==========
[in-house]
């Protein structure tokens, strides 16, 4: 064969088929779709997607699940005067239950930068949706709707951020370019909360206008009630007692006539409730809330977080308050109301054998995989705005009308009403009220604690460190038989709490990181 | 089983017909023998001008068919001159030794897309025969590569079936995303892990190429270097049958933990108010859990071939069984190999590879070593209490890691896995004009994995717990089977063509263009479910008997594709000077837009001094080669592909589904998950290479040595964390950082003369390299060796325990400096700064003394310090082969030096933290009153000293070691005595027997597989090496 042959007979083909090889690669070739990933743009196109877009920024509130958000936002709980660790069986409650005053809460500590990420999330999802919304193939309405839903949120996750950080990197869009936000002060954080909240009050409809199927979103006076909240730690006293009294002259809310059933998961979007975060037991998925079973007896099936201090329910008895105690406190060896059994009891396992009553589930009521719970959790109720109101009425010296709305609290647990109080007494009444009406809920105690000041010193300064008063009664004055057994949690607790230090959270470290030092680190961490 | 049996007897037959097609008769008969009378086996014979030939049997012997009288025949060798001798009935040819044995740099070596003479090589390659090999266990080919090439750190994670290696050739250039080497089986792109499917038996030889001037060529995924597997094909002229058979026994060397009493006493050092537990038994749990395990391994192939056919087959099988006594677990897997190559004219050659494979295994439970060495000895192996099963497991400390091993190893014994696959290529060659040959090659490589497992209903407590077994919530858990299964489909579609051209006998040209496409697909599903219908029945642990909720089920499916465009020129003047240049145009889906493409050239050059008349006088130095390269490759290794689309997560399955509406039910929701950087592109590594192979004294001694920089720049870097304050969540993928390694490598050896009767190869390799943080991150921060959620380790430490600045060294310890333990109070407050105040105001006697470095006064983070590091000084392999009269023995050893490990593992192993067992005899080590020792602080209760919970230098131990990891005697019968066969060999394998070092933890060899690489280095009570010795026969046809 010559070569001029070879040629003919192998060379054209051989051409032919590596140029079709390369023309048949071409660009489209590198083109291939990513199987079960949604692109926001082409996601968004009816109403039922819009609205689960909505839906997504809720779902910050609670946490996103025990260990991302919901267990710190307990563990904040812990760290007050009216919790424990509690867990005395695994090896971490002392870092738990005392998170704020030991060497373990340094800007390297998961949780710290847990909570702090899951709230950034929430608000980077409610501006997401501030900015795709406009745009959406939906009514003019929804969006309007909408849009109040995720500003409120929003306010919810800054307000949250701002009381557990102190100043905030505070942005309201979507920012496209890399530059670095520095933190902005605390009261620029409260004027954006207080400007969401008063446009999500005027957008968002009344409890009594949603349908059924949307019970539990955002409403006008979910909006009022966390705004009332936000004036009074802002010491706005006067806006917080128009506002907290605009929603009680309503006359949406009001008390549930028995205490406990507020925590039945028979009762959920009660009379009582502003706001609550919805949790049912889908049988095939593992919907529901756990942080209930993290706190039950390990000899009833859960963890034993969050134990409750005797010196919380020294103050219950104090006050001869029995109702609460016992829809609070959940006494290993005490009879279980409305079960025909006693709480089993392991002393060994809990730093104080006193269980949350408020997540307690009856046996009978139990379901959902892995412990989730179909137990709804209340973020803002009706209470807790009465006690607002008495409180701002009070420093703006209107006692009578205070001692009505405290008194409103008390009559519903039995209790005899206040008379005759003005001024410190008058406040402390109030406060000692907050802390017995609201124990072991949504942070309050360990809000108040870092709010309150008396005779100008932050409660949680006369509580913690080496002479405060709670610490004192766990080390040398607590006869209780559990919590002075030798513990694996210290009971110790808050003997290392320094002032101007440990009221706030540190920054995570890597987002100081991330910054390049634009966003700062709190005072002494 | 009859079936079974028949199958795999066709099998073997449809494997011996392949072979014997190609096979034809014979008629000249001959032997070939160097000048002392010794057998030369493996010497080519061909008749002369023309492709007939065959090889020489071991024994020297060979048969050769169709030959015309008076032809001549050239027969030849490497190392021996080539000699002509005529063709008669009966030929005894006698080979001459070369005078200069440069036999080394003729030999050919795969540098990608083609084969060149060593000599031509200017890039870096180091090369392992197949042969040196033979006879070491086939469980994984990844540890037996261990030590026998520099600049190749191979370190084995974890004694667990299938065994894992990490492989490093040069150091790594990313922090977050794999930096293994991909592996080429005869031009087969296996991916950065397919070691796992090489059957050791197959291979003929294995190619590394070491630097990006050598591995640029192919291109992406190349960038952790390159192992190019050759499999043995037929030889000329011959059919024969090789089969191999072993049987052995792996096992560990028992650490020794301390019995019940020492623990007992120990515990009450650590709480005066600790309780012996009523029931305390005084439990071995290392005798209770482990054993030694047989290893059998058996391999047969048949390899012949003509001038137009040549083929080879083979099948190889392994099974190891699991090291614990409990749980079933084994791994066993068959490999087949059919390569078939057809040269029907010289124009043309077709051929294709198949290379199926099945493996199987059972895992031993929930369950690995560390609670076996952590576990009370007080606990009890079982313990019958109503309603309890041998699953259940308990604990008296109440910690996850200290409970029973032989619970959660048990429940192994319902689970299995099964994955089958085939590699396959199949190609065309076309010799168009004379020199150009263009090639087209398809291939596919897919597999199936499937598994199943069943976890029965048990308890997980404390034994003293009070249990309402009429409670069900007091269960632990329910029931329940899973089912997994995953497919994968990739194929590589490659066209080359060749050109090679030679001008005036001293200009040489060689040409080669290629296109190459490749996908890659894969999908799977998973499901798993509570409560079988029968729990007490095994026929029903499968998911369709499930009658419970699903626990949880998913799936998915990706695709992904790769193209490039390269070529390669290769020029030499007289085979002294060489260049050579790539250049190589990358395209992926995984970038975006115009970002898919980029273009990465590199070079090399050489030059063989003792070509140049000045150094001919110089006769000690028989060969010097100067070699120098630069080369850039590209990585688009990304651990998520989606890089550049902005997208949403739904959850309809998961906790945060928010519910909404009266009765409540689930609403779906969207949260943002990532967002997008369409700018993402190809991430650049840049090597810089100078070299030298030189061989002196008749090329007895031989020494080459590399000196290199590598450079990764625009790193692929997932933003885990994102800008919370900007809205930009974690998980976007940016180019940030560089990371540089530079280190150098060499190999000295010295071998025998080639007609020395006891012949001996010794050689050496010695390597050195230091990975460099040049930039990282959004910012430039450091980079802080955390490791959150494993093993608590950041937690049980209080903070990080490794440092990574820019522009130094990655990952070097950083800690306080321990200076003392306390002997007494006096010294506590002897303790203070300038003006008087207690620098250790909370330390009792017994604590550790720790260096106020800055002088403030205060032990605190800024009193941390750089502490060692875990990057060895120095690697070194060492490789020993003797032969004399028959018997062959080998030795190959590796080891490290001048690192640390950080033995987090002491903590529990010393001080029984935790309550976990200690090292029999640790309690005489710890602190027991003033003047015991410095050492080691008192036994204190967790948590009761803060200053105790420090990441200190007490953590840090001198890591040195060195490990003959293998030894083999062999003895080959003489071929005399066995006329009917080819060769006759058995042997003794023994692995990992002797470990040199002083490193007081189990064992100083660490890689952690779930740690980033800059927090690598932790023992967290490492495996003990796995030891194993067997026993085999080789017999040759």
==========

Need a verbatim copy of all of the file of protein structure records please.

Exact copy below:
[in-house]
């Protein structure tokens, strides 16, 4: 064969088929779709997607699940005067239950930068949706709707951020370019909360206008009630007692006539409730809330977080308050109301054998995989705005009308009403009220604690460190038989709490990181 | 089983017909023998001008068919001159030794897309025969590569079936995303892990190429270097049958933990108010859990071939069984190999590879070593209490890691896995004009994995717990089977063509263009479910008997594709000077837009001094080669592909589904998950290479040595964390950082003369390299060796325990400096700064003394310090082969030096933290009153000293070691005595027997597989090496 042959007979083909090889690669070739990933743009196109877009920024509130958000936002709980660790069986409650005053809460500590990420999330999802919304193939309405839903949120996750950080990197869009936000002060954080909240009050409809199927979103006076909240730690006293009294002259809310059933998961979007975060037991998925079973007896099936201090329910008895105690406190060896059994009891396992009553589930009521719970959790109720109101009425010296709305609290647990109080007494009444009406809920105690000041010193300064008063009664004055057994949690607790230090959270470290030092680190961490 | 049996007897037959097609008769008969009378086996014979030939049997012997009288025949060798001798009935040819044995740099070596003479090589390659090999266990080919090439750190994670290696050739250039080497089986792109499917038996030889001037060529995924597997094909002229058979026994060397009493006493050092537990038994749990395990391994192939056919087959099988006594677990897997190559004219050659494979295994439970060495000895192996099963497991400390091993190893014994696959290529060659040959090659490589497992209903407590077994919530858990299964489909579609051209006998040209496409697909599903219908029945642990909720089920499916465009020129003047240049145009889906493409050239050059008349006088130095390269490759290794689309997560399955509406039910929701950087592109590594192979004294001694920089720049870097304050969540993928390694490598050896009767190869390799943080991150921060959620380790430490600045060294310890333990109070407050105040105001006697470095006064983070590091000084392999009269023995050893490990593992192993067992005899080590020792602080209760919970230098131990990891005697019968066969060999394998070092933890060899690489280095009570010795026969046809 010559070569001029070879040629003919192998060379054209051989051409032919590596140029079709390369023309048949071409660009489209590198083109291939990513199987079960949604692109926001082409996601968004009816109403039922819009609205689960909505839906997504809720779902910050609670946490996103025990260990991302919901267990710190307990563990904040812990760290007050009216919790424990509690867990005395695994090896971490002392870092738990005392998170704020030991060497373990340094800007390297998961949780710290847990909570702090899951709230950034929430608000980077409610501006997401501030900015795709406009745009959406939906009514003019929804969006309007909408849009109040995720500003409120929003306010919810800054307000949250701002009381557990102190100043905030505070942005309201979507920012496209890399530059670095520095933190902005605390009261620029409260004027954006207080400007969401008063446009999500005027957008968002009344409890009594949603349908059924949307019970539990955002409403006008979910909006009022966390705004009332936000004036009074802002010491706005006067806006917080128009506002907290605009929603009680309503006359949406009001008390549930028995205490406990507020925590039945028979009762959920009660009379009582502003706001609550919805949790049912889908049988095939593992919907529901756990942080209930993290706190039950390990000899009833859960963890034993969050134990409750005797010196919380020294103050219950104090006050001869029995109702609460016992829809609070959940006494290993005490009879279980409305079960025909006693709480089993392991002393060994809990730093104080006193269980949350408020997540307690009856046996009978139990379901959902892995412990989730179909137990709804209340973020803002009706209470807790009465006690607002008495409180701002009070420093703006209107006692009578205070001692009505405290008194409103008390009559519903039995209790005899206040008379005759003005001024410190008058406040402390109030406060000692907050802390017995609201124990072991949504942070309050360990809000108040870092709010309150008396005779100008932050409660949680006369509580913690080496002479405060709670610490004192766990080390040398607590006869209780559990919590002075030798513990694996210290009971110790808050003997290392320094002032101007440990009221706030540190920054995570890597987002100081991330910054390049634009966003700062709190005072002494 | 009859079936079974028949199958795999066709099998073997449809494997011996392949072979014997190609096979034809014979008629000249001959032997070939160097000048002392010794057998030369493996010497080519061909008749002369023309492709007939065959090889020489071991024994020297060979048969050769169709030959015309008076032809001549050239027969030849490497190392021996080539000699002509005529063709008669009966030929005894006698080979001459070369005078200069440069036999080394003729030999050919795969540098990608083609084969060149060593000599031509200017890039870096180091090369392992197949042969040196033979006879070491086939469980994984990844540890037996261990030590026998520099600049190749191979370190084995974890004694667990299938065994894992990490492989490093040069150091790594990313922090977050794999930096293994991909592996080429005869031009087969296996991916950065397919070691796992090489059957050791197959291979003929294995190619590394070491630097990006050598591995640029192919291109992406190349960038952790390159192992190019050759499999043995037929030889000329011959059919024969090789089969191999072993049987052995792996096992560990028992650490020794301390019995019940020492623990007992120990515990009450650590709480005066600790309780012996009523029931305390005084439990071995290392005798209770482990054993030694047989290893059998058996391999047969048949390899012949003509001038137009040549083929080879083979099948190889392994099974190891699991090291614990409990749980079933084994791994066993068959490999087949059919390569078939057809040269029907010289124009043309077709051929294709198949290379199926099945493996199987059972895992031993929930369950690995560390609670076996952590576990009370007080606990009890079982313990019958109503309603309890041998699953259940308990604990008296109440910690996850200290409970029973032989619970959660048990429940192994319902689970299995099964994955089958085939590699396959199949190609065309076309010799168009004379020199150009263009090639087209398809291939596919897919597999199936499937598994199943069943976890029965048990308890997980404390034994003293009070249990309402009429409670069900007091269960632990329910029931329940899973089912997994995953497919994968990739194929590589490659066209080359060749050109090679030679001008005036001293200009040489060689040409080669290629296109190459490749996908890659894969999908799977998973499901798993509570409560079988029968729990007490095994026929029903499968998911369709499930009658419970699903626990949880998913799936998915990706695709992904790769193209490039390269070529390669290769020029030499007289085979002294060489260049050579790539250049190589990358395209992926995984970038975006115009970002898919980029273009990465590199070079090399050489030059063989003792070509140049000045150094001919110089006769000690028989060969010097100067070699120098630069080369850039590209990585688009990304651990998520989606890089550049902005997208949403739904959850309809998961906790945060928010519910909404009266009765409540689930609403779906969207949260943002990532967002997008369409700018993402190809991430650049840049090597810089100078070299030298030189061989002196008749090329007895031989020494080459590399000196290199590598450079990764625009790193692929997932933003885990994102800008919370900007809205930009974690998980976007940016180019940030560089990371540089530079280190150098060499190999000295010295071998025998080639007609020395006891012949001996010794050689050496010695390597050195230091990975460099040049930039990282959004910012430039450091980079802080955390490791959150494993093993608590950041937690049980209080903070990080490794440092990574820019522009130094990655990952070097950083800690306080321990200076003392306390002997007494006096010294506590002897303790203070300038003006008087207690620098250790909370330390009792017994604590550790720790260096106020800055002088403030205060032990605190800024009193941390750089502490060692875990990057060895120095690697070194060492490789020993003797032969004399028959018997062959080998030795190959590796080891490290001048690192640390950080033995987090002491903590529990010393001080029984935790309550976990200690090292029999640790309690005489710890602190027991003033003047015991410095050492080691008192036994204190967790948590009761803060200053105790420090990441200190007490953590840090001198890591040195060195490990003959293998030894083999062999003895080959003489071929005399066995006329009917080819060769006759058995042997003794023994692995990992002797470990040199002083490193007081189990064992100083660490890689952690779930740690980033800059927090690598932790023992967290490492495996003990796995030891194993067997026993085999080789017999040759």